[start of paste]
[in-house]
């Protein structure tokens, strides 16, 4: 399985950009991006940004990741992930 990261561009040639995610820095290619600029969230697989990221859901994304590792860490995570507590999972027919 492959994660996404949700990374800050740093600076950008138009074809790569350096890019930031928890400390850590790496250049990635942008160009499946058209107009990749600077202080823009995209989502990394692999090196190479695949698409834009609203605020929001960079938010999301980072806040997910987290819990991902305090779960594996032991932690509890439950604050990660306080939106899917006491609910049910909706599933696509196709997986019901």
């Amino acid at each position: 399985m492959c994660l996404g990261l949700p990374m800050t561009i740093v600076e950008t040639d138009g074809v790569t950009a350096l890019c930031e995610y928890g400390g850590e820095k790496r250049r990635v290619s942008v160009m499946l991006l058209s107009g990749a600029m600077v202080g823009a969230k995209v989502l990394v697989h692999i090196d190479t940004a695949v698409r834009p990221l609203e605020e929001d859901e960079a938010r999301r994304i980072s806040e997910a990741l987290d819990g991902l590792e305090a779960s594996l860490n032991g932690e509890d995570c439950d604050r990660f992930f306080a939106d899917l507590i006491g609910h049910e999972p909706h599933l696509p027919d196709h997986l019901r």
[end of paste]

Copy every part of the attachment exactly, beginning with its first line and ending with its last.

[in-house]
């Protein structure tokens, strides 16, 4: 399985950009991006940004990741992930 990261561009040639995610820095290619600029969230697989990221859901994304590792860490995570507590999972027919 492959994660996404949700990374800050740093600076950008138009074809790569350096890019930031928890400390850590790496250049990635942008160009499946058209107009990749600077202080823009995209989502990394692999090196190479695949698409834009609203605020929001960079938010999301980072806040997910987290819990991902305090779960594996032991932690509890439950604050990660306080939106899917006491609910049910909706599933696509196709997986019901």
């Amino acid at each position: 399985m492959c994660l996404g990261l949700p990374m800050t561009i740093v600076e950008t040639d138009g074809v790569t950009a350096l890019c930031e995610y928890g400390g850590e820095k790496r250049r990635v290619s942008v160009m499946l991006l058209s107009g990749a600029m600077v202080g823009a969230k995209v989502l990394v697989h692999i090196d190479t940004a695949v698409r834009p990221l609203e605020e929001d859901e960079a938010r999301r994304i980072s806040e997910a990741l987290d819990g991902l590792e305090a779960s594996l860490n032991g932690e509890d995570c439950d604050r990660f992930f306080a939106d899917l507590i006491g609910h049910e999972p909706h599933l696509p027919d196709h997986l019901r």